The rally: Inside and out

by Kate Paulman and Sara Heim

Junior Kristy Hirsch used to be one of the few, one of thevaluable few, worth her weight in electoral votes.

Hirsch was one of the few remaining undecided voters, eventhough she is a registered Republican. But last Thursday she wasguiding the audience into Cowles Fieldhouse for the John Kerryrally.

Vice presidential candidate John Edwards, Leonardo DiCaprio, JonBon Jovi, Gov. Tom Vilsack and Sen. Tom Harkin were among thespeakers at Thursday’s rally.

Young voters were the focus of the speeches.

DiCaprio told the audience he was there not as an actor orpolitical activist, but as a young citizen of America voting in”the most important election of our lifetime.”

“We need a leader who’ll make the right choices when it comes toyour college education,” DiCaprio said.

“What we need,” he said as he opened his jacket to reveal aKerry-Edwards T-shirt, “is John Kerry and John Edwards.”

DiCaprio’s showmanship set the stage for more theatrics fromlater speakers. Edwards’ speech played out like a church service -audience members yelled support, held their arms in the air andrhythmically waved their signs.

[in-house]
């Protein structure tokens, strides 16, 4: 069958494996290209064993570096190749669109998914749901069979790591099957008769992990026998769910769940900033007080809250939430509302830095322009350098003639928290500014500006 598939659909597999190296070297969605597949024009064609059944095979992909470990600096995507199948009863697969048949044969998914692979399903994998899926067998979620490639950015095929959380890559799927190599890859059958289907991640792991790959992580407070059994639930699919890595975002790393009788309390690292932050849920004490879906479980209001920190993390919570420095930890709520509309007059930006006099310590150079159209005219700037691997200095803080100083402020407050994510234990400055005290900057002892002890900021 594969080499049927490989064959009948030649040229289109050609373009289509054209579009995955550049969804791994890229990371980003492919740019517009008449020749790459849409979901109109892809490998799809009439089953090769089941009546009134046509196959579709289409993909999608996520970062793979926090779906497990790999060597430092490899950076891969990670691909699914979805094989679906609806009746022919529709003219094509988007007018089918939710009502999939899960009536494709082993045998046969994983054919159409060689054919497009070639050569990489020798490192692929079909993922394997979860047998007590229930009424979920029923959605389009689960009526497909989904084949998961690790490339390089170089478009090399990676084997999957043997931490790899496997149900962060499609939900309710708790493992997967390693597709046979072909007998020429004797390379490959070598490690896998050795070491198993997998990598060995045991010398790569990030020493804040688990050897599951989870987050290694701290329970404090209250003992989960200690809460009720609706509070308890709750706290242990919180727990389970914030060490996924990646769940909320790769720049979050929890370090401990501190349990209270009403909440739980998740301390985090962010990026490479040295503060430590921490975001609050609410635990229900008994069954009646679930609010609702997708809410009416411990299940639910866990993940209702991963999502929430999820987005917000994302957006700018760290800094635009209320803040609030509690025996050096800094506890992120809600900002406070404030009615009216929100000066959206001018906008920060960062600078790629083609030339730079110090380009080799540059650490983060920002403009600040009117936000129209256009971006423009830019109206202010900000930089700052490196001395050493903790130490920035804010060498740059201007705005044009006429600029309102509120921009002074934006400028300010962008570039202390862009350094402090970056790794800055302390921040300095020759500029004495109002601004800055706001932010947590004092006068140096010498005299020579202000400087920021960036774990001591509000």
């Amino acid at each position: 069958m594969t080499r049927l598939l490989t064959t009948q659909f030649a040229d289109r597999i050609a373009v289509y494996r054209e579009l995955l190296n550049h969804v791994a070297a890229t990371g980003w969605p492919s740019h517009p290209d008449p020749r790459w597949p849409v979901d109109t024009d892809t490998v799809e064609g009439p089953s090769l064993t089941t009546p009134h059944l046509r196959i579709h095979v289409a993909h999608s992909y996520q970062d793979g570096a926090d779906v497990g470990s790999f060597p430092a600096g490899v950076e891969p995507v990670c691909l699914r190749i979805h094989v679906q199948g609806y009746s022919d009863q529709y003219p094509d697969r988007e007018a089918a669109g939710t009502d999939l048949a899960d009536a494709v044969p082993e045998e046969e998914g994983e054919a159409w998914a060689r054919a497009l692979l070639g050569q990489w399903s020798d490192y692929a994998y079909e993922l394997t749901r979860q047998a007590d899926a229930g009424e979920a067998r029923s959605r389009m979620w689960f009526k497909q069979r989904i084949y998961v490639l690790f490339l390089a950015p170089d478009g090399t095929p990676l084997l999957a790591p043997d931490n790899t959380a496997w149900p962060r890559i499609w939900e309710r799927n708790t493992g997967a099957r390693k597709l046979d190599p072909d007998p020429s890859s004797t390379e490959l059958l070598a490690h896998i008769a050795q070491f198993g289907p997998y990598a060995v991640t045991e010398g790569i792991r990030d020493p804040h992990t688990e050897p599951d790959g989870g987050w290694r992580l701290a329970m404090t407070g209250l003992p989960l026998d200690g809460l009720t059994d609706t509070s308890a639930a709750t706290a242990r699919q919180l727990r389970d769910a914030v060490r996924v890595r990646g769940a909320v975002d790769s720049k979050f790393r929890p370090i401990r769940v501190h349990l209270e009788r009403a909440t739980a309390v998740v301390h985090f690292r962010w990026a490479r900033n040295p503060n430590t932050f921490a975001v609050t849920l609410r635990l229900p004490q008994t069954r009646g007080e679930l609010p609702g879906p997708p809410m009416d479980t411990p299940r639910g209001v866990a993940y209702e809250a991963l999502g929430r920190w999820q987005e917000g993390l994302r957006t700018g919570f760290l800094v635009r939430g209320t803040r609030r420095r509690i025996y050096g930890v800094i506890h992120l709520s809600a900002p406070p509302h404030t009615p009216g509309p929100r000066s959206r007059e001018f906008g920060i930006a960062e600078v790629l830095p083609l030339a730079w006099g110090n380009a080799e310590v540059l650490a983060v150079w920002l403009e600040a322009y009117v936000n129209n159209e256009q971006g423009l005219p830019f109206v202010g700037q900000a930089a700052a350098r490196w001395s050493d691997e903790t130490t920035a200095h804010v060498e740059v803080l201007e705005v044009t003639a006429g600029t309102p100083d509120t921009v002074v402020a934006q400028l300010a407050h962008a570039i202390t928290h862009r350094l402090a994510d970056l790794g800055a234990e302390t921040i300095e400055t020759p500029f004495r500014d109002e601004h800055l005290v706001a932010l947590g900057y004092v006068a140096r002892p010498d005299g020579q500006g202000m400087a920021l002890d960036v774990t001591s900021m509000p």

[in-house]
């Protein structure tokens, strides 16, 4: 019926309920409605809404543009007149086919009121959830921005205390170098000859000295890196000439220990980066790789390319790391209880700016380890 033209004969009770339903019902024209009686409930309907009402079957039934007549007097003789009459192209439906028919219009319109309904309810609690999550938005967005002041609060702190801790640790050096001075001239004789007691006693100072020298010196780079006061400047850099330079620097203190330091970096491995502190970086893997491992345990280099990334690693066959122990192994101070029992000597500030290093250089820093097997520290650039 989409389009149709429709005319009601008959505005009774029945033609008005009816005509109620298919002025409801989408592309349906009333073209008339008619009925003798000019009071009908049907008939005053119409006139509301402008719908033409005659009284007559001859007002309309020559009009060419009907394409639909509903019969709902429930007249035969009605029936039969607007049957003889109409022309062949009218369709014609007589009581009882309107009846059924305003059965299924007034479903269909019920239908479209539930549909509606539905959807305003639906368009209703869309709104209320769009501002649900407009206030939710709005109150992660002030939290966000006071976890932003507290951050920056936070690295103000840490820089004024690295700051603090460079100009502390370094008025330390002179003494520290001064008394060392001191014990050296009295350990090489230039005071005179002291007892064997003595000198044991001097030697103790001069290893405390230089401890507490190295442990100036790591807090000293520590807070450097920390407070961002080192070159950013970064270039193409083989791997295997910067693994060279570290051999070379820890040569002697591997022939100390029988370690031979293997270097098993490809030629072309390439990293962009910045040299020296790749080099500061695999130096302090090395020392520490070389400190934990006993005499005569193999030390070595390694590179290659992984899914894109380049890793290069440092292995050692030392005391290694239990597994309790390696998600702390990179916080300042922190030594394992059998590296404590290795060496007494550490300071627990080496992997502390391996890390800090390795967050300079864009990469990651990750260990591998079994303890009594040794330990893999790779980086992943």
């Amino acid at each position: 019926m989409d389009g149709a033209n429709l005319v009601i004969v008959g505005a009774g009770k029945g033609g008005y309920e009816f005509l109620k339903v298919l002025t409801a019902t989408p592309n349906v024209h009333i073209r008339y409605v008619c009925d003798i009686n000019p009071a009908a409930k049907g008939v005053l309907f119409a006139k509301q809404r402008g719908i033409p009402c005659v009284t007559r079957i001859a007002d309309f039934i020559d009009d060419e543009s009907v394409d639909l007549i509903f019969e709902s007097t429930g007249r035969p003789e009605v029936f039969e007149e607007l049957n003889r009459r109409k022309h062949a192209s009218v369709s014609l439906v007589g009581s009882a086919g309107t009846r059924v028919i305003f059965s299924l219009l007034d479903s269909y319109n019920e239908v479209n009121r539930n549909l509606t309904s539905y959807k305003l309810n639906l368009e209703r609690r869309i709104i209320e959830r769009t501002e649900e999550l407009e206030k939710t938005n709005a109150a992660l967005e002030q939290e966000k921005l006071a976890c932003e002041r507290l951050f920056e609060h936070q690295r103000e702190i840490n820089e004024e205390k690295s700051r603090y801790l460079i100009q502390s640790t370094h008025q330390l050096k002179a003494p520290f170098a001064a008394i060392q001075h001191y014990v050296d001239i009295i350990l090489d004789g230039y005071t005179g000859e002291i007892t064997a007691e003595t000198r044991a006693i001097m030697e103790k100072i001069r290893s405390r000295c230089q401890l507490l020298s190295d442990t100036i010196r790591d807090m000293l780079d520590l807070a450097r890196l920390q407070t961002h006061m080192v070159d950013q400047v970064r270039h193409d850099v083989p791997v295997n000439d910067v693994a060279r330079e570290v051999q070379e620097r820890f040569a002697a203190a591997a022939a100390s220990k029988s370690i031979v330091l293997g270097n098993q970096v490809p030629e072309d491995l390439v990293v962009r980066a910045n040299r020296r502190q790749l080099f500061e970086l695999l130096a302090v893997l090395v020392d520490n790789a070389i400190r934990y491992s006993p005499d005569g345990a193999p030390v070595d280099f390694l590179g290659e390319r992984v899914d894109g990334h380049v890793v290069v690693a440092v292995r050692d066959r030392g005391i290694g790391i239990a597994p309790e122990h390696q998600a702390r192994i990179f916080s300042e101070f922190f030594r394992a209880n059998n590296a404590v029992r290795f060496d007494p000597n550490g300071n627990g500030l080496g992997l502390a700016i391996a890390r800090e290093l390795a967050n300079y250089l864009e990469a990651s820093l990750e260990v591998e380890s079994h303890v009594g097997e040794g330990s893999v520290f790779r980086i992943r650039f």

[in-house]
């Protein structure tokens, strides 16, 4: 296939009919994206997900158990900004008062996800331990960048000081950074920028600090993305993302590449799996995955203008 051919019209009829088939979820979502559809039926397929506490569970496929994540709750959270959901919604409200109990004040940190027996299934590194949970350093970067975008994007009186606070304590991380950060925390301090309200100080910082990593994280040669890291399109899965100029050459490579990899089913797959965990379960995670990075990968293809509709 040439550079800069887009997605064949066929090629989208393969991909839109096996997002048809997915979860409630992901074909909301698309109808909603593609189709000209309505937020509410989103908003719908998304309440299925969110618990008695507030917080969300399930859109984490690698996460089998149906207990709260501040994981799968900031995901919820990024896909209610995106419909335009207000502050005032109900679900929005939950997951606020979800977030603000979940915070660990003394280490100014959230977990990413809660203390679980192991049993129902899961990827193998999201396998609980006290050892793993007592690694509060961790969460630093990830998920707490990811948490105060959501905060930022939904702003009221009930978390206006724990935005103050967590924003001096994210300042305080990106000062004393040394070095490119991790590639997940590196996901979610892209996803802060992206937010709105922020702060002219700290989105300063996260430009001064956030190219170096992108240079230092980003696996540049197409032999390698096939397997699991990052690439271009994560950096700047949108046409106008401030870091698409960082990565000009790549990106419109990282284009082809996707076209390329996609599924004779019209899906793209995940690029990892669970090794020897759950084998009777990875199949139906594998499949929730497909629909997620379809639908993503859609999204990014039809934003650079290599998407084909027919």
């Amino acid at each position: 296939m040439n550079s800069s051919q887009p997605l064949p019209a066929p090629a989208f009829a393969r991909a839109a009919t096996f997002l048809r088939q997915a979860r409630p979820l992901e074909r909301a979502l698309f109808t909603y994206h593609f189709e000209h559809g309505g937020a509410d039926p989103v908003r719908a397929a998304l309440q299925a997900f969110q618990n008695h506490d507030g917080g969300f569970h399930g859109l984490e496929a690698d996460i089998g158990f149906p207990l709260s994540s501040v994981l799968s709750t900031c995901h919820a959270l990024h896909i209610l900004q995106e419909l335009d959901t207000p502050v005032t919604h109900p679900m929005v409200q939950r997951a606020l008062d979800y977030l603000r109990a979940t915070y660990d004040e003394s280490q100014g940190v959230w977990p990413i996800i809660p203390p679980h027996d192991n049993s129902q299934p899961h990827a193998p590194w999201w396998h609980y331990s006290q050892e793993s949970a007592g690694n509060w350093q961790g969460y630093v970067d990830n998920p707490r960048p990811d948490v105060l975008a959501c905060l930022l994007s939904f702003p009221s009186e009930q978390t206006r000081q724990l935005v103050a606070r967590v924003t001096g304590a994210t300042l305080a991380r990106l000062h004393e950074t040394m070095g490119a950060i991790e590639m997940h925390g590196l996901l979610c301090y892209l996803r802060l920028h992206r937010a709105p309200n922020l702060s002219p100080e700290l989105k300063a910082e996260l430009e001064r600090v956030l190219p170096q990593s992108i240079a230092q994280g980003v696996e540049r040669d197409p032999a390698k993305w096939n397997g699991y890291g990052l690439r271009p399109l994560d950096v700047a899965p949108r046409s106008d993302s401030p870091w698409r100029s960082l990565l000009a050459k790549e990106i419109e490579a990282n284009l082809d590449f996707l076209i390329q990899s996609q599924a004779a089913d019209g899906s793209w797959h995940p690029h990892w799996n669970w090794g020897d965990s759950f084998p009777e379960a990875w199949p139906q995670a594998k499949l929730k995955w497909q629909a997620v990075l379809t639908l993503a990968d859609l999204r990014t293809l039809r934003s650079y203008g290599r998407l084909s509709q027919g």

Theatrics aside, Edwards, Vilsack, Harkin and others made sureto cater their speeches to the audience.

Vilsack stressed the importance of college students in thiselection in an interview before the rally.

“I think it’s important to have this opportunity on collegecampuses so that young people understand that they’re important tothe political process,” Vilsack said. “I think it generates a lotof enthusiasm.”

If freshman Ben Williams is any indication, the rally didgenerate a lot of enthusiasm.

“I’m so nervous,” Williams said. “Right before a rally I justget so – errrrr – right in my stomach. I’m just really excited andnervous.”

Bon Jovi’s appearance was announced after it was publicized thatEdwards and DiCaprio were coming.

“I was totally excited before, but then they’re like, ‘And BonJovi.’,” Williams said. “Can it get any better?”